The “revolt of the beasts” really entered the world of the pulp British paperback in 1974, with the publication of James Herbert’s notorious debut “The Rats”. The novel recounts with gusto attacks by giant rats in a London still pockmarked by bombsites, its unbridled gore and grimly realistic setting making it an instant bestseller and a landmark in the horror genre. The floodgates were open. No creature was too small and innocuous, too cute or too fluffy for a starring role in a pulp horror novel as publishers rushed to cash in on Herbert’s success.

Most notably, Guy N. Smith's Crabs series maintained just the right blend of sex, gore and excitement. Smith conveyed the authentic feeling of a small community under threat in his evocation of the Welsh seaside resort of Barmouth, but his main talent lay in keeping his tone just the right side of tongue-in-cheek in describing the villainous over-sized crustaceans, which became more ludicrously indestructible with each sequel. Who, after reading Night of the Crabs, could read those ghastly syllables “clickety-click” without a shudder (or at least a chuckle)? The Crabs series extended to six volumes and maintains a cult following to this day. (A private amusement of mine is to enquire politely “Do you have Crabs on the Rampage?” when visiting particularly staid secondhand bookshops.)

The Morgow Rises (1982) was penned by Peter Tremayne, the pseudonym of respected academic historian and biographer Peter Berresford Ellis. Engaging in some literary legerdemain, Tremayne swaps genres half way through the book, leading us to believe at first that we are reading one of his trademark Celtic supernatural tales. In fact, it even seems possible that he may have adapted an existing text to the cookie-cutter “Nature runs wild” formula demanded by the publisher.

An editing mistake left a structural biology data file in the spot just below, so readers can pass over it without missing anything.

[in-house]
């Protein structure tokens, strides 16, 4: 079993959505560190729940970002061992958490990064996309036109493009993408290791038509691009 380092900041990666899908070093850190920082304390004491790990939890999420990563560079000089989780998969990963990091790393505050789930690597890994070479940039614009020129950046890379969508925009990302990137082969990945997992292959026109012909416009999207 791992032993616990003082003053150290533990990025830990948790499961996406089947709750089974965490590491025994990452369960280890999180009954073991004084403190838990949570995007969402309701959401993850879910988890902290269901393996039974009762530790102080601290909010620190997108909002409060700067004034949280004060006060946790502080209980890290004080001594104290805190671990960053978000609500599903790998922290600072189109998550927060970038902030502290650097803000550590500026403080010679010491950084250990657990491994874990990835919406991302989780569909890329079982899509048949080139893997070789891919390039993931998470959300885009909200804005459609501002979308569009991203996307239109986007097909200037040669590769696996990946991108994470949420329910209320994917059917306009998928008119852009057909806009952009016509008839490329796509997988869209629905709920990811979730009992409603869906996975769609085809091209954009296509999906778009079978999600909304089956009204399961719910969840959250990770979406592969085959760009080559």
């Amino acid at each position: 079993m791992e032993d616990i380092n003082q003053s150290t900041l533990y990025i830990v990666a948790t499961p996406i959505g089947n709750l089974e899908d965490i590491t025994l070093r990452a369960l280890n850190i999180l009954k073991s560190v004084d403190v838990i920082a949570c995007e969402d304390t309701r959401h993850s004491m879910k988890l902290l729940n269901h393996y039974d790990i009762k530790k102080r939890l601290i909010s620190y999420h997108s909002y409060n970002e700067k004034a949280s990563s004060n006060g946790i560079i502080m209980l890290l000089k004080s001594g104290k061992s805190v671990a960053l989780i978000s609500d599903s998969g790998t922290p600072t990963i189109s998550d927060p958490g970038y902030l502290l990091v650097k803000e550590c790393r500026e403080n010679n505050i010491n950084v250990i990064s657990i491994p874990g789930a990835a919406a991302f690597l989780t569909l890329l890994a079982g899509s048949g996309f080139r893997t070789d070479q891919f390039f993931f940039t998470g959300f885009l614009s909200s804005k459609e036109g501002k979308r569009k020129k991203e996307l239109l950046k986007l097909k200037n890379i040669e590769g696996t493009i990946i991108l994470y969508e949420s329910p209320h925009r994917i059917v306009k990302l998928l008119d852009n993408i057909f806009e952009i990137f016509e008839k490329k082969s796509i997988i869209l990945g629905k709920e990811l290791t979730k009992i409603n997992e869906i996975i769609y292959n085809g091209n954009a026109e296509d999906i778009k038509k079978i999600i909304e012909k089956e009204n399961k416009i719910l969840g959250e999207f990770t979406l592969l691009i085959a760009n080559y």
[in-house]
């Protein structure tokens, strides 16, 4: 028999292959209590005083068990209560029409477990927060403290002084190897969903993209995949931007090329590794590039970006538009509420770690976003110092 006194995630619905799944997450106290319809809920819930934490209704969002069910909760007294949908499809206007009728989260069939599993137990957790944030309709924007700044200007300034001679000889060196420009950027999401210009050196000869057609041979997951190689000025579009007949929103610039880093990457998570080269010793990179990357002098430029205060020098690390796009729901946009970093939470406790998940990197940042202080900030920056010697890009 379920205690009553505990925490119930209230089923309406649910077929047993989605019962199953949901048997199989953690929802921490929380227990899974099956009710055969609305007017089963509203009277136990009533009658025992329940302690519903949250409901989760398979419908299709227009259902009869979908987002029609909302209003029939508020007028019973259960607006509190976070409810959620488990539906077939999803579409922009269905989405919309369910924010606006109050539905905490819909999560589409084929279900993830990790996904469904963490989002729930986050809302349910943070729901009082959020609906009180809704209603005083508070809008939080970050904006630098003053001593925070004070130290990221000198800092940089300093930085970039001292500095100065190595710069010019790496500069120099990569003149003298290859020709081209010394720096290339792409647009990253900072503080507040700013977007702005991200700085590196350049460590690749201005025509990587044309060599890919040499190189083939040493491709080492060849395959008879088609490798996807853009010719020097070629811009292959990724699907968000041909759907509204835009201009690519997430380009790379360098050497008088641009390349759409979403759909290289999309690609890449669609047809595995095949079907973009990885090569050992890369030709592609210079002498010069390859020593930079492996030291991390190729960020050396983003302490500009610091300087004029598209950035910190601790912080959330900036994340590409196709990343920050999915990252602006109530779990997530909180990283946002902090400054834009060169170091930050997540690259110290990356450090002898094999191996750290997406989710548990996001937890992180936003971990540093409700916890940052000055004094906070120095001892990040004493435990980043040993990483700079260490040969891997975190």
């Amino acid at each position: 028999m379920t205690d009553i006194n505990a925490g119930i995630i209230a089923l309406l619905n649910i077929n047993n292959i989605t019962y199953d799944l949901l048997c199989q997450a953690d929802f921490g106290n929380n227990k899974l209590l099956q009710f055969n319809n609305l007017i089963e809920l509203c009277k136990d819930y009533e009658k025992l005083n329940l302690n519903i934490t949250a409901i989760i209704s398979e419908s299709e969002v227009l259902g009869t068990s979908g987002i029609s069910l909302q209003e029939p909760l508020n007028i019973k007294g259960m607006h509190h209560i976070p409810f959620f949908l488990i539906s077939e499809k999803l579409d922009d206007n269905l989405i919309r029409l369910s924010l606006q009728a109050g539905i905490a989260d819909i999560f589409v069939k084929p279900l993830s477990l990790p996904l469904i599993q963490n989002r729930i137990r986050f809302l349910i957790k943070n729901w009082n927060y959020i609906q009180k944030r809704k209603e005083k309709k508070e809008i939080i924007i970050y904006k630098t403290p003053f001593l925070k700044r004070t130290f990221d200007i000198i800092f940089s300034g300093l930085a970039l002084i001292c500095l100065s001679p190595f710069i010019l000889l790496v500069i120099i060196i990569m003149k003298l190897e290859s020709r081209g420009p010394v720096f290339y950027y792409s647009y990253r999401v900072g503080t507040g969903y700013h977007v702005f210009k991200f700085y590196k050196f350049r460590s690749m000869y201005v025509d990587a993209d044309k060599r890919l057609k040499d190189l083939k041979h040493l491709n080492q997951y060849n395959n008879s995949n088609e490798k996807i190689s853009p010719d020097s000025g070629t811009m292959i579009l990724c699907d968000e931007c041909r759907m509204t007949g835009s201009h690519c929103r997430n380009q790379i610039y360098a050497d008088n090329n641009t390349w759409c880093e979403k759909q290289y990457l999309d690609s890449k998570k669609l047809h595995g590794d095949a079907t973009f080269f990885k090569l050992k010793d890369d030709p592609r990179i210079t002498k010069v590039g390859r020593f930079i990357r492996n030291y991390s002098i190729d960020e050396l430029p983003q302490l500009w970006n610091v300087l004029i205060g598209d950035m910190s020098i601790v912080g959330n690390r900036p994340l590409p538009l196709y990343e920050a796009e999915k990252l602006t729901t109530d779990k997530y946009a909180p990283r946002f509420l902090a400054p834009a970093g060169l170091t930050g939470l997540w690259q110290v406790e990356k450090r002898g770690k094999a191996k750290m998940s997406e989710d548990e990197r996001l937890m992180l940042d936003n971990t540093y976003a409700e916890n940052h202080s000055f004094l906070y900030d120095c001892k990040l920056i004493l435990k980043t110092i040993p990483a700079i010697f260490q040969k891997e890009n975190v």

In the finely realised setting of a Cornish fishing village, we are faced with a mad old witch, a family curse and an intriguing slice of Celtic legendry as the attractive heroine, Claire Penvose, arrives to visit her retired mining engineer uncle, Henry “Happy” Penvose, on his birthday, only to find him missing in the corridors of a disused tin mine called Wheal Tom he is hoping to reopen. His disappearance appears to be connected to an ancient prophecy concerning the return of a monstrous creature;